The Survey is available in so many formats now, from the traditional hard copy, to the website, to mobile apps. Which form of the Survey do you like to refer to for your own personal use?
We’ve adopted a platform-agnostic approach to how we make our content available, so however consumers want to access Zagat, they are able to. Personally, I always have a copy in my jacket pocket for immediate access.

Do you prefer to try new places or return to tried-and-true spots?
This is hard to answer, because we visit a lot of new restaurants to see what they look like, but like most people, we return to our favorite spots, especially those that are in close proximity to our office or our apartment.

What is the most valuable thing about the way the Survey is set up?
The most valuable aspect of our Survey is that we curate the thoughts and opinions of thousands of diners into concise, reliable ratings and reviews. The ratings and reviews reflect the collective opinions of customers who eat at each restaurant throughout the year. Sometimes they are uniform and sometimes they’re divided. Each review considers the food, décor, and service scores as well as the estimated cost, with the numerical ratings used as the “lines on the field” in which the restaurant is the player. Because our reviews are concise, they are also easy to read and adapt onto mobile phones.

Is there always a new Survey in the works?
Yes. Surveying goes on year-round on ZAGAT.com and via our iPhone application. While we’ve produced surveys to all varieties of travel and leisure including movies, music, theater, golf, hotels, shopping, nightlife and of course, restaurants, we are always expanding into new markets.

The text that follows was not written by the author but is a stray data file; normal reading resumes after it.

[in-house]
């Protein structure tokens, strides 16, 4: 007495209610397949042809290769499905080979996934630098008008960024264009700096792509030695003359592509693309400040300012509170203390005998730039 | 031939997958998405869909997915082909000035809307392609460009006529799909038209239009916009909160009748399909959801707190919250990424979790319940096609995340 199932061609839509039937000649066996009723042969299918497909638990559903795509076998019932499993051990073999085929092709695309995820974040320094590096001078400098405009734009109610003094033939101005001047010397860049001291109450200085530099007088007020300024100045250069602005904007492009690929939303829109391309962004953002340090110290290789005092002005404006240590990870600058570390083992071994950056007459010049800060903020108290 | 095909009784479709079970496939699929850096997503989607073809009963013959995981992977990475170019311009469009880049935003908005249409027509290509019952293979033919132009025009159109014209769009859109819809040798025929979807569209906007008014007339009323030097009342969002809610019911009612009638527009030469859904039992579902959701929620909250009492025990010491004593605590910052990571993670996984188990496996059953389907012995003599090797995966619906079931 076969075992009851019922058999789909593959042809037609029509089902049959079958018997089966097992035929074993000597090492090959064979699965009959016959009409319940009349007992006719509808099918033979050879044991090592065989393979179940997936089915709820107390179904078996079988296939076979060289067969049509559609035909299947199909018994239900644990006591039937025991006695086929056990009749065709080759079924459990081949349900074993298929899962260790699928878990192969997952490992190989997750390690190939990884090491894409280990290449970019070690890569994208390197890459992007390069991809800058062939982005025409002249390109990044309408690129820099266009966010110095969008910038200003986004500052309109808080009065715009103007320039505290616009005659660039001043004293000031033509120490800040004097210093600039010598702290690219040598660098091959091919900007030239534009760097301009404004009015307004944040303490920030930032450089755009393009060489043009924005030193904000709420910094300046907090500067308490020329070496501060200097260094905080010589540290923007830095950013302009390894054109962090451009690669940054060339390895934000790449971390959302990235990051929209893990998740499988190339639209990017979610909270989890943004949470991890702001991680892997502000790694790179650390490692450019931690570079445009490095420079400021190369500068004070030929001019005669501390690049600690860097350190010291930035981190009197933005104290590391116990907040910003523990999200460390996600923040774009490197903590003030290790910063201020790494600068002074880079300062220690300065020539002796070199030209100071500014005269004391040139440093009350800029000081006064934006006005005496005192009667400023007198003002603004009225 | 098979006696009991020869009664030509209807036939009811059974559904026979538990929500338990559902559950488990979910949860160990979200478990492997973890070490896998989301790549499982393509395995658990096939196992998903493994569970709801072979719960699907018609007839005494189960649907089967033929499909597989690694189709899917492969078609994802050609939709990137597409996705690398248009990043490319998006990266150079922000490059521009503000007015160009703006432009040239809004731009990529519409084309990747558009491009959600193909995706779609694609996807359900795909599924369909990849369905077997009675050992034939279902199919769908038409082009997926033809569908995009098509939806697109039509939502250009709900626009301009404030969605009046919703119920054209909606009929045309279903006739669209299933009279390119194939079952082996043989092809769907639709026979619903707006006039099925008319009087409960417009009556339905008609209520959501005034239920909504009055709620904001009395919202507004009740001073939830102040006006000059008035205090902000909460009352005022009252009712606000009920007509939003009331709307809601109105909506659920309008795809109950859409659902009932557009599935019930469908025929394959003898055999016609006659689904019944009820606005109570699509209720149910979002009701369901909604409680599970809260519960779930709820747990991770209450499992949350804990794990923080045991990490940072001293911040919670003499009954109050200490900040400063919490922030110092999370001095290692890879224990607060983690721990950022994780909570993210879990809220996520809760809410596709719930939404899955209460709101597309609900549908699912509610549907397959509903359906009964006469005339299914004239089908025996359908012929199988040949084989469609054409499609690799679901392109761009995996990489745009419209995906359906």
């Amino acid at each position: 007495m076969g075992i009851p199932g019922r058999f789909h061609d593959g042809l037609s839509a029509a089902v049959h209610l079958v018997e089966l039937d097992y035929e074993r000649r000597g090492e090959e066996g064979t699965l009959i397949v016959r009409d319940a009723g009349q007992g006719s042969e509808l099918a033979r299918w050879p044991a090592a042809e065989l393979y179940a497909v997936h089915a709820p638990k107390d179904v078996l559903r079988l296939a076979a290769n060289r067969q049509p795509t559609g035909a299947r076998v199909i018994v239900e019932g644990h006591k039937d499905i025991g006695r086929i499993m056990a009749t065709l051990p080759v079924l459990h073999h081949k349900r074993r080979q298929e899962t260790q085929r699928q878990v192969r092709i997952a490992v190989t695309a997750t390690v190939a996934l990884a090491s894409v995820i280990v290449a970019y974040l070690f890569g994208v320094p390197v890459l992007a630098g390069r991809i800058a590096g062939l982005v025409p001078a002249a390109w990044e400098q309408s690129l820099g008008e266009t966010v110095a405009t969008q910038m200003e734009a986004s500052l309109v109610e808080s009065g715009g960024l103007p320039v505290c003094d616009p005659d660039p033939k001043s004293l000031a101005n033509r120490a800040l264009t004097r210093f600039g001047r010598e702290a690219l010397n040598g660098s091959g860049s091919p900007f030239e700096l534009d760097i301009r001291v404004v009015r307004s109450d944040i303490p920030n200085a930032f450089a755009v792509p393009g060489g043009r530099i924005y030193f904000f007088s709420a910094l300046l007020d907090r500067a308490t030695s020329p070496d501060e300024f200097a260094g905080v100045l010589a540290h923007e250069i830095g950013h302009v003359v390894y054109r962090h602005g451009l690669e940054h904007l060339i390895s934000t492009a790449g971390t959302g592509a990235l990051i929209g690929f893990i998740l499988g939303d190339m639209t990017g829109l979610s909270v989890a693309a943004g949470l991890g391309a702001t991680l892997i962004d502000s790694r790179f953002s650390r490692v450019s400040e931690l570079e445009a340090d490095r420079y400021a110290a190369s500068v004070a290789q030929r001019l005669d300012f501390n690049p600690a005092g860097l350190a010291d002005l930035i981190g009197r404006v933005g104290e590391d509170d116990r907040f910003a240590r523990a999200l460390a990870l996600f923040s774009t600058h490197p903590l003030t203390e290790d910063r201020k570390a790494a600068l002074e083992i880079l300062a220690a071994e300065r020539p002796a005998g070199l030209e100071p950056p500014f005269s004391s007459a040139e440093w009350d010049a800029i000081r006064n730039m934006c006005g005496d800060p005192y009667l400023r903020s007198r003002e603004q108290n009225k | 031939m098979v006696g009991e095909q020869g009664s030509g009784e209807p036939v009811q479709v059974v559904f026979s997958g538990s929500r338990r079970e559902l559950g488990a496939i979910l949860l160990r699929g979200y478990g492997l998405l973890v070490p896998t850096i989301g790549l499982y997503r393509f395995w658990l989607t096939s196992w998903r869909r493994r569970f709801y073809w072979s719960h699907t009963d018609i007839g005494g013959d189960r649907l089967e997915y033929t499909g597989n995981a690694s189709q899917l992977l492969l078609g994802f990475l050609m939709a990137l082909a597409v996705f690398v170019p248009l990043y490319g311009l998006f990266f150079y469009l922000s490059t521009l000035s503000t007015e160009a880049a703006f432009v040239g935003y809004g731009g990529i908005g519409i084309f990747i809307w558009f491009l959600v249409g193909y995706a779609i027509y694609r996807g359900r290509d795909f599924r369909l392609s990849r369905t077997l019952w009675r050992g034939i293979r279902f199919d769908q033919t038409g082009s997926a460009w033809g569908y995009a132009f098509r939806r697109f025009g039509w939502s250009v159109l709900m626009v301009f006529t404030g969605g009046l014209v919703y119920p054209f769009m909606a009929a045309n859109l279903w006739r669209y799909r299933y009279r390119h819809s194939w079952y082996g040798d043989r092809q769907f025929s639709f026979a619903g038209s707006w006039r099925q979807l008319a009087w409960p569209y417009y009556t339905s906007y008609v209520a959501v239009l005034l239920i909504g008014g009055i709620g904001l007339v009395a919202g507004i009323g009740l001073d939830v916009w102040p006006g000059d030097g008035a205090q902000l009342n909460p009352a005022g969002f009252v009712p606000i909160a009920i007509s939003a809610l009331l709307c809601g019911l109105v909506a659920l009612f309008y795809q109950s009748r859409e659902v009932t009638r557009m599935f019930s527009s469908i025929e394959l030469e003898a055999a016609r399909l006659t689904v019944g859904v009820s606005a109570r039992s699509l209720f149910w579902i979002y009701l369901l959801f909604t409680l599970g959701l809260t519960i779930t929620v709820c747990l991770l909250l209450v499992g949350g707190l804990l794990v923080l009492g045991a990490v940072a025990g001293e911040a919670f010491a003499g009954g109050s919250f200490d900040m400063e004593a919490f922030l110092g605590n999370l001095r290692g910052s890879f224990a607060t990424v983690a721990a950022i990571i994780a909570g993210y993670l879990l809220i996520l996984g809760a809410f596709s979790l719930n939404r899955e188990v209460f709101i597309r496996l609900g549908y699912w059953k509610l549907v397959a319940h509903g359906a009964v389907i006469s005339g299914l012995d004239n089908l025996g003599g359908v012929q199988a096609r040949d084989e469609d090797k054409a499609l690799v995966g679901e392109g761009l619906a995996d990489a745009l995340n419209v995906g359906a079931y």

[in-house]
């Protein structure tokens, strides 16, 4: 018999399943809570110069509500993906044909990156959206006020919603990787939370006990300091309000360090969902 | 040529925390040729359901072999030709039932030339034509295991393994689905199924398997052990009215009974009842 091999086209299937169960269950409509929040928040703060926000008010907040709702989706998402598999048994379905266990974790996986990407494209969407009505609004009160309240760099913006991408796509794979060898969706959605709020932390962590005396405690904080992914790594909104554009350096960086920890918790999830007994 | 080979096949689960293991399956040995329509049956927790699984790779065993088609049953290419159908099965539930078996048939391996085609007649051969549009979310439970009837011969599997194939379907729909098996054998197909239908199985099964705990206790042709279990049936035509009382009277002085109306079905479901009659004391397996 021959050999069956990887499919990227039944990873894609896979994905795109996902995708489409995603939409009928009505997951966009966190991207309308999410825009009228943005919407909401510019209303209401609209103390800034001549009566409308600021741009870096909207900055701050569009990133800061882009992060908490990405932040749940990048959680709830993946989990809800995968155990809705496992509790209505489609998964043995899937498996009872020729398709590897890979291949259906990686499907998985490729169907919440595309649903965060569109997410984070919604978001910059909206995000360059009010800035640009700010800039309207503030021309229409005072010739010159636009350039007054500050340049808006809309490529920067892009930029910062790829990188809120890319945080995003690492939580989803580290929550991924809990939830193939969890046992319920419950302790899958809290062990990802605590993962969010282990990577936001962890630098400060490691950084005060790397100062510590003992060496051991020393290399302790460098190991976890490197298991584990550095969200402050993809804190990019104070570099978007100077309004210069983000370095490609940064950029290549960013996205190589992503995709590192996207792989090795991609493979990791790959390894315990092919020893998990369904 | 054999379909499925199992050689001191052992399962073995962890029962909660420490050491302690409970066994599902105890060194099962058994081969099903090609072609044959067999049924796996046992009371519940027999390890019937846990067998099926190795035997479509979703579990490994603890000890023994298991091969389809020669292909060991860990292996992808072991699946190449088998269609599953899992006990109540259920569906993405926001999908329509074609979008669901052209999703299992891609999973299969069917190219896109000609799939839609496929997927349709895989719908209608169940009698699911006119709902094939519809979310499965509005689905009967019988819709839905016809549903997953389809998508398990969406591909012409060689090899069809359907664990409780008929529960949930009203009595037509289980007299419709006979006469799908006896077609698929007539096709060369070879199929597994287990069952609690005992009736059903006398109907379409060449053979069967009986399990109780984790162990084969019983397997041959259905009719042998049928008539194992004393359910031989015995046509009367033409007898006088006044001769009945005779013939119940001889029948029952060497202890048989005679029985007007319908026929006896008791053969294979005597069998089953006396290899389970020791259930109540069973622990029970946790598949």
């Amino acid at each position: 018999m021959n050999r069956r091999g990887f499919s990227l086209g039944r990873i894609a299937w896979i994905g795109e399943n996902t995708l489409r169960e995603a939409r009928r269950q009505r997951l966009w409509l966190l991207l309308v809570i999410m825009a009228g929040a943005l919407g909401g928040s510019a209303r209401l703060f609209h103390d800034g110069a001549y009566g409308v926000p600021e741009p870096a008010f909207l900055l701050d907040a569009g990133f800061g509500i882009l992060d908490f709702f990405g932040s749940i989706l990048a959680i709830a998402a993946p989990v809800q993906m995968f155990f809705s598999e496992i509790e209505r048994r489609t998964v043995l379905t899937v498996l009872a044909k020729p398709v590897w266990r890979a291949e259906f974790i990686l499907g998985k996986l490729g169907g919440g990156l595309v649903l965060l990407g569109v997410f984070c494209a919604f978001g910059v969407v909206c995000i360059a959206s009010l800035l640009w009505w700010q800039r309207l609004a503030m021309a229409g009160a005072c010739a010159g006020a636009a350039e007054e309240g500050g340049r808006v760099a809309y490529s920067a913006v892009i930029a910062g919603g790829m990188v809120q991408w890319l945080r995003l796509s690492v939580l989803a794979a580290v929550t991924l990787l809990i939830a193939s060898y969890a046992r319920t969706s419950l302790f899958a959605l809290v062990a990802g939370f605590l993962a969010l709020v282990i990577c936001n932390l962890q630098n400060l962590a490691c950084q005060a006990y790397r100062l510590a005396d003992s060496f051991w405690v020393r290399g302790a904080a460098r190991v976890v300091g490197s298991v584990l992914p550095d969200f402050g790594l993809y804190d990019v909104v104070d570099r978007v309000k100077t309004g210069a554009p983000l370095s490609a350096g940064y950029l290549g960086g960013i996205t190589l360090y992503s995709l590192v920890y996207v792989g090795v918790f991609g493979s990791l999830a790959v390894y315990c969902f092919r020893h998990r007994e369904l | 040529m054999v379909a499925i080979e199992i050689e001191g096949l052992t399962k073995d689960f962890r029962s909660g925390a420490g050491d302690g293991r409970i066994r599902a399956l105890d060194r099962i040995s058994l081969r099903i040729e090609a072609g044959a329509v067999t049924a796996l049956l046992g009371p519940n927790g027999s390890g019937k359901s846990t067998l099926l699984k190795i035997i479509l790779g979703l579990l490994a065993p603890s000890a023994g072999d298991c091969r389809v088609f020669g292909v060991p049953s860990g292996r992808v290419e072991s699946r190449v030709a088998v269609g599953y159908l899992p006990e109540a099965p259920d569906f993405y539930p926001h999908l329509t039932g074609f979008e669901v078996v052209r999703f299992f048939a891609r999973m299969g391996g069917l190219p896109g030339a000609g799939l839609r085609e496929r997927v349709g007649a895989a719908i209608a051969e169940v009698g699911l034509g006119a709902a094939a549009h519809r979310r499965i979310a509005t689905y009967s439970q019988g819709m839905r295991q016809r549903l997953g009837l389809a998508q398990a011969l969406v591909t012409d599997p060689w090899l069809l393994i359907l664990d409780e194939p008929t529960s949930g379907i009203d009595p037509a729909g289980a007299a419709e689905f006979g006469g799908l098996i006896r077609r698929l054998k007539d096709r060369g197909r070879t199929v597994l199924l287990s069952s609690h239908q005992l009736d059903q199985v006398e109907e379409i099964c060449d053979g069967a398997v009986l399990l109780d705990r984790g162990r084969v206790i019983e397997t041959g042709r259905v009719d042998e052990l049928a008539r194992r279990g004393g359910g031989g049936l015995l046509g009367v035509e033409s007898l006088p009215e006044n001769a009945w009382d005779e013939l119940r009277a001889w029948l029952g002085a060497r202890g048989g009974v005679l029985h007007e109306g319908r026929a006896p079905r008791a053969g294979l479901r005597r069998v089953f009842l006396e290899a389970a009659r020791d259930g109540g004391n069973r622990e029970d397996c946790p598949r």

How do you suggest a person go about using your guide as a reference?
The Survey asks diners to separately rate a restaurant on its food, decor, service, and then estimate the cost. We use this model to identify the range of observations that are important to diners. As a reference, we include Top Lists that are broken out to cover different cuisines, neighborhoods and special features of restaurants so that the guide offers offer immediate access to the information diners are looking for.

How often do you eat at NJ restaurants? What’s been your best experience?
We personally eat out in New Jersey a few times a year, but our local editors are professional food writers and the 6,909 people who voted in the survey eat out by the thousands every day.

Rachel Bozek is a freelance writer and editor based in suburban Essex County. She grew up in Bergen County, and has lost track of how much time she’s spent on LBI and in the Wildwoods. Her search for the perfect pancake continues. www.rachelbozek.com